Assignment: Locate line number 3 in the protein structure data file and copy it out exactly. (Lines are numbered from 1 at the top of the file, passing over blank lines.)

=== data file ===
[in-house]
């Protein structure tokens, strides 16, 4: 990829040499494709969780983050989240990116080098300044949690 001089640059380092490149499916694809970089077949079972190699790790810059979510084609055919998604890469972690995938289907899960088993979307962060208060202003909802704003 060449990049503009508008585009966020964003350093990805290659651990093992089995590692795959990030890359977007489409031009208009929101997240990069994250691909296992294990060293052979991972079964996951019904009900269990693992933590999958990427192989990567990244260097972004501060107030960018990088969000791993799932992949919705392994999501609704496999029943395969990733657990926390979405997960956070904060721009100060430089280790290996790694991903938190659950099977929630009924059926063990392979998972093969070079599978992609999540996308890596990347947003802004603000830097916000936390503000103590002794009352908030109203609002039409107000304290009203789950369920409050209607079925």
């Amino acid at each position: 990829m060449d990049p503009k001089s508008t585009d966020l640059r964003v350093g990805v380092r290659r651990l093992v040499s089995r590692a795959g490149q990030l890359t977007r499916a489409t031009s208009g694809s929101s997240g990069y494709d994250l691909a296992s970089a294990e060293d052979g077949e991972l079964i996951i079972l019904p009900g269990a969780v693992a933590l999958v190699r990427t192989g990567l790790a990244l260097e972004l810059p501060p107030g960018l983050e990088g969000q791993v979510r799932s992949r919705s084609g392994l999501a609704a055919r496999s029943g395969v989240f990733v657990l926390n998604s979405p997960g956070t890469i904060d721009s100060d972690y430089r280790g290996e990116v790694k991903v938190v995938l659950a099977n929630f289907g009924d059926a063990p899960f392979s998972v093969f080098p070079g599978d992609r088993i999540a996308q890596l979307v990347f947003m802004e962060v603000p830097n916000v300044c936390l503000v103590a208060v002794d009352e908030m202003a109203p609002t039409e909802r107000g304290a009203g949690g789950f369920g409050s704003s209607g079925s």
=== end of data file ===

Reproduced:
């Amino acid at each position: 990829m060449d990049p503009k001089s508008t585009d966020l640059r964003v350093g990805v380092r290659r651990l093992v040499s089995r590692a795959g490149q990030l890359t977007r499916a489409t031009s208009g694809s929101s997240g990069y494709d994250l691909a296992s970089a294990e060293d052979g077949e991972l079964i996951i079972l019904p009900g269990a969780v693992a933590l999958v190699r990427t192989g990567l790790a990244l260097e972004l810059p501060p107030g960018l983050e990088g969000q791993v979510r799932s992949r919705s084609g392994l999501a609704a055919r496999s029943g395969v989240f990733v657990l926390n998604s979405p997960g956070t890469i904060d721009s100060d972690y430089r280790g290996e990116v790694k991903v938190v995938l659950a099977n929630f289907g009924d059926a063990p899960f392979s998972v093969f080098p070079g599978d992609r088993i999540a996308q890596l979307v990347f947003m802004e962060v603000p830097n916000v300044c936390l503000v103590a208060v002794d009352e908030m202003a109203p609002t039409e909802r107000g304290a009203g949690g789950f369920g409050s704003s209607g079925s």